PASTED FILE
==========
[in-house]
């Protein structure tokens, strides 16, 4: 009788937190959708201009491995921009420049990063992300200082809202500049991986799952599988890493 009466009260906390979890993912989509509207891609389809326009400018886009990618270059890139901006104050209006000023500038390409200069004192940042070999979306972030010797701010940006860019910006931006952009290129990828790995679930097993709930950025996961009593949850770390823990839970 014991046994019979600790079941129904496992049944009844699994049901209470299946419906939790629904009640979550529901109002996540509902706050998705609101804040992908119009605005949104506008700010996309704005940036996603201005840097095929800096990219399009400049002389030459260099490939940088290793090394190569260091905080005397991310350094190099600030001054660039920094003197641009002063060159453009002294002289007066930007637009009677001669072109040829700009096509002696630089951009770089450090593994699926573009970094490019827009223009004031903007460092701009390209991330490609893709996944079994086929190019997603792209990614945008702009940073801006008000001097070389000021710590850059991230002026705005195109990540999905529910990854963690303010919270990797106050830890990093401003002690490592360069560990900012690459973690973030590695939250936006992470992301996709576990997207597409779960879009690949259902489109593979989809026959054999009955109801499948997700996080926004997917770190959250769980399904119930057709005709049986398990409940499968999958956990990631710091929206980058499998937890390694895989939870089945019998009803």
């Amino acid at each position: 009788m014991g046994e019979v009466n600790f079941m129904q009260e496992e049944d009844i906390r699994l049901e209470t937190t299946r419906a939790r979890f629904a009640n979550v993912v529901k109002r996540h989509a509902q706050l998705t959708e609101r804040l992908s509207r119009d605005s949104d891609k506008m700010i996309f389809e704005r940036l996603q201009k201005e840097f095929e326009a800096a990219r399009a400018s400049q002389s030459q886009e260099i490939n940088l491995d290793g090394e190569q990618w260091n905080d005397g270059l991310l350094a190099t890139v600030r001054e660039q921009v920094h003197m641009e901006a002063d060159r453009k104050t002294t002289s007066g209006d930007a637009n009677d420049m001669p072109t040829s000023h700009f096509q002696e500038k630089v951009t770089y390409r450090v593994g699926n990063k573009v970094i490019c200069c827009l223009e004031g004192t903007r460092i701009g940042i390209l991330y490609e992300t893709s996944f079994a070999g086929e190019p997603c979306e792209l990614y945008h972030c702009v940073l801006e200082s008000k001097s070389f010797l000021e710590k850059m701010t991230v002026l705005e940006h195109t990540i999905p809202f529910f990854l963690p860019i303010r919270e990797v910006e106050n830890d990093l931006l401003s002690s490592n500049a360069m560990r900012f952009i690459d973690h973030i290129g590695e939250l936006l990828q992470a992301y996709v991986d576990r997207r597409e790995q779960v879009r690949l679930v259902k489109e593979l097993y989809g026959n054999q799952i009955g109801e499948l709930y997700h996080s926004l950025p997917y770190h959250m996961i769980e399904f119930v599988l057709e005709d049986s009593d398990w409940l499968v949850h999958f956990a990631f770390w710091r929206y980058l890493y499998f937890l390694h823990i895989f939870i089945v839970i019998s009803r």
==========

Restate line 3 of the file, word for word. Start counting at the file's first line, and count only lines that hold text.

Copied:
């Amino acid at each position: 009788m014991g046994e019979v009466n600790f079941m129904q009260e496992e049944d009844i906390r699994l049901e209470t937190t299946r419906a939790r979890f629904a009640n979550v993912v529901k109002r996540h989509a509902q706050l998705t959708e609101r804040l992908s509207r119009d605005s949104d891609k506008m700010i996309f389809e704005r940036l996603q201009k201005e840097f095929e326009a800096a990219r399009a400018s400049q002389s030459q886009e260099i490939n940088l491995d290793g090394e190569q990618w260091n905080d005397g270059l991310l350094a190099t890139v600030r001054e660039q921009v920094h003197m641009e901006a002063d060159r453009k104050t002294t002289s007066g209006d930007a637009n009677d420049m001669p072109t040829s000023h700009f096509q002696e500038k630089v951009t770089y390409r450090v593994g699926n990063k573009v970094i490019c200069c827009l223009e004031g004192t903007r460092i701009g940042i390209l991330y490609e992300t893709s996944f079994a070999g086929e190019p997603c979306e792209l990614y945008h972030c702009v940073l801006e200082s008000k001097s070389f010797l000021e710590k850059m701010t991230v002026l705005e940006h195109t990540i999905p809202f529910f990854l963690p860019i303010r919270e990797v910006e106050n830890d990093l931006l401003s002690s490592n500049a360069m560990r900012f952009i690459d973690h973030i290129g590695e939250l936006l990828q992470a992301y996709v991986d576990r997207r597409e790995q779960v879009r690949l679930v259902k489109e593979l097993y989809g026959n054999q799952i009955g109801e499948l709930y997700h996080s926004l950025p997917y770190h959250m996961i769980e399904f119930v599988l057709e005709d049986s009593d398990w409940l499968v949850h999958f956990a990631f770390w710091r929206y980058l890493y499998f937890l390694h823990i895989f939870i089945v839970i019998s009803r």